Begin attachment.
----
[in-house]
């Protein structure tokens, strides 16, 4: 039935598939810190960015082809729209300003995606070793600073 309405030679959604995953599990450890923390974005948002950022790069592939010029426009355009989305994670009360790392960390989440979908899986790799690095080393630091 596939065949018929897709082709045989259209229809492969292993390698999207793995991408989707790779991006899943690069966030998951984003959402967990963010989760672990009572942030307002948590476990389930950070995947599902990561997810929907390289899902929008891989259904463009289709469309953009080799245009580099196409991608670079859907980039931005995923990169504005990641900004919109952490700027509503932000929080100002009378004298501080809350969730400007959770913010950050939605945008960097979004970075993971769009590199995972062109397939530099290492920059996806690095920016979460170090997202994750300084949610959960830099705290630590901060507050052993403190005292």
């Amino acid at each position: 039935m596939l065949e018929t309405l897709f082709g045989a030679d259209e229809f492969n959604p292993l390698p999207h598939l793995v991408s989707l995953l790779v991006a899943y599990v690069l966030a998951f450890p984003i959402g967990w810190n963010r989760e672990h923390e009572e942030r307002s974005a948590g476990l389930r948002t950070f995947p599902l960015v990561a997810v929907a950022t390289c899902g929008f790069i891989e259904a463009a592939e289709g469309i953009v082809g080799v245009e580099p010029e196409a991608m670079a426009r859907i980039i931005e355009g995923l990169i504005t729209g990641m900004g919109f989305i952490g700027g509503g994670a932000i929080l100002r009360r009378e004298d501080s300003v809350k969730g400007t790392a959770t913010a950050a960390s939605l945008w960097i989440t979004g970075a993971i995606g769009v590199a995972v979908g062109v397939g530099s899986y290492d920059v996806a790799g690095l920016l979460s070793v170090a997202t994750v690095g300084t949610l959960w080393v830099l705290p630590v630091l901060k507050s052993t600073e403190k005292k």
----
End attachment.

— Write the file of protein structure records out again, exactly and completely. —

[in-house]
């Protein structure tokens, strides 16, 4: 039935598939810190960015082809729209300003995606070793600073 309405030679959604995953599990450890923390974005948002950022790069592939010029426009355009989305994670009360790392960390989440979908899986790799690095080393630091 596939065949018929897709082709045989259209229809492969292993390698999207793995991408989707790779991006899943690069966030998951984003959402967990963010989760672990009572942030307002948590476990389930950070995947599902990561997810929907390289899902929008891989259904463009289709469309953009080799245009580099196409991608670079859907980039931005995923990169504005990641900004919109952490700027509503932000929080100002009378004298501080809350969730400007959770913010950050939605945008960097979004970075993971769009590199995972062109397939530099290492920059996806690095920016979460170090997202994750300084949610959960830099705290630590901060507050052993403190005292």
């Amino acid at each position: 039935m596939l065949e018929t309405l897709f082709g045989a030679d259209e229809f492969n959604p292993l390698p999207h598939l793995v991408s989707l995953l790779v991006a899943y599990v690069l966030a998951f450890p984003i959402g967990w810190n963010r989760e672990h923390e009572e942030r307002s974005a948590g476990l389930r948002t950070f995947p599902l960015v990561a997810v929907a950022t390289c899902g929008f790069i891989e259904a463009a592939e289709g469309i953009v082809g080799v245009e580099p010029e196409a991608m670079a426009r859907i980039i931005e355009g995923l990169i504005t729209g990641m900004g919109f989305i952490g700027g509503g994670a932000i929080l100002r009360r009378e004298d501080s300003v809350k969730g400007t790392a959770t913010a950050a960390s939605l945008w960097i989440t979004g970075a993971i995606g769009v590199a995972v979908g062109v397939g530099s899986y290492d920059v996806a790799g690095l920016l979460s070793v170090a997202t994750v690095g300084t949610l959960w080393v830099l705290p630590v630091l901060k507050s052993t600073e403190k005292k």